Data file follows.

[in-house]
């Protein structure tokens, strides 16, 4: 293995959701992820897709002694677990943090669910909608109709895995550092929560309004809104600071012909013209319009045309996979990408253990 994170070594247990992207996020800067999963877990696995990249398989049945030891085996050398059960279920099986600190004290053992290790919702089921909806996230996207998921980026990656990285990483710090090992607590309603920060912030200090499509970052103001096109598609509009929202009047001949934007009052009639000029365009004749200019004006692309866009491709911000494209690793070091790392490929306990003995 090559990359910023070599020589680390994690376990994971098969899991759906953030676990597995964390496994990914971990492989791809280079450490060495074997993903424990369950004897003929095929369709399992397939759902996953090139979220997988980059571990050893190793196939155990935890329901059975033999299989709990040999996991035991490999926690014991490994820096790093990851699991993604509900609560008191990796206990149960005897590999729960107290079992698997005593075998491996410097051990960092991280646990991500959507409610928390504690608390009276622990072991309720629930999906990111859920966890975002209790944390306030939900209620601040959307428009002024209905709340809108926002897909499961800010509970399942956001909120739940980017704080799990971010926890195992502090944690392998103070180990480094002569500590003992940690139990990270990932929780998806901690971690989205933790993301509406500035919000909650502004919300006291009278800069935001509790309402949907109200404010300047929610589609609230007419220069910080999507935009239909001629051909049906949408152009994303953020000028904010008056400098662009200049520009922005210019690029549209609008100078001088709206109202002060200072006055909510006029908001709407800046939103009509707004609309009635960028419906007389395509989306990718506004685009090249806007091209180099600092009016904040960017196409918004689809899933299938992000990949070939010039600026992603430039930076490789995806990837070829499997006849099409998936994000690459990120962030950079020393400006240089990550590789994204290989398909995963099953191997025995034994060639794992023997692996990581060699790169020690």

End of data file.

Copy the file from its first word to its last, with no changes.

[in-house]
């Protein structure tokens, strides 16, 4: 293995959701992820897709002694677990943090669910909608109709895995550092929560309004809104600071012909013209319009045309996979990408253990 994170070594247990992207996020800067999963877990696995990249398989049945030891085996050398059960279920099986600190004290053992290790919702089921909806996230996207998921980026990656990285990483710090090992607590309603920060912030200090499509970052103001096109598609509009929202009047001949934007009052009639000029365009004749200019004006692309866009491709911000494209690793070091790392490929306990003995 090559990359910023070599020589680390994690376990994971098969899991759906953030676990597995964390496994990914971990492989791809280079450490060495074997993903424990369950004897003929095929369709399992397939759902996953090139979220997988980059571990050893190793196939155990935890329901059975033999299989709990040999996991035991490999926690014991490994820096790093990851699991993604509900609560008191990796206990149960005897590999729960107290079992698997005593075998491996410097051990960092991280646990991500959507409610928390504690608390009276622990072991309720629930999906990111859920966890975002209790944390306030939900209620601040959307428009002024209905709340809108926002897909499961800010509970399942956001909120739940980017704080799990971010926890195992502090944690392998103070180990480094002569500590003992940690139990990270990932929780998806901690971690989205933790993301509406500035919000909650502004919300006291009278800069935001509790309402949907109200404010300047929610589609609230007419220069910080999507935009239909001629051909049906949408152009994303953020000028904010008056400098662009200049520009922005210019690029549209609008100078001088709206109202002060200072006055909510006029908001709407800046939103009509707004609309009635960028419906007389395509989306990718506004685009090249806007091209180099600092009016904040960017196409918004689809899933299938992000990949070939010039600026992603430039930076490789995806990837070829499997006849099409998936994000690459990120962030950079020393400006240089990550590789994204290989398909995963099953191997025995034994060639794992023997692996990581060699790169020690």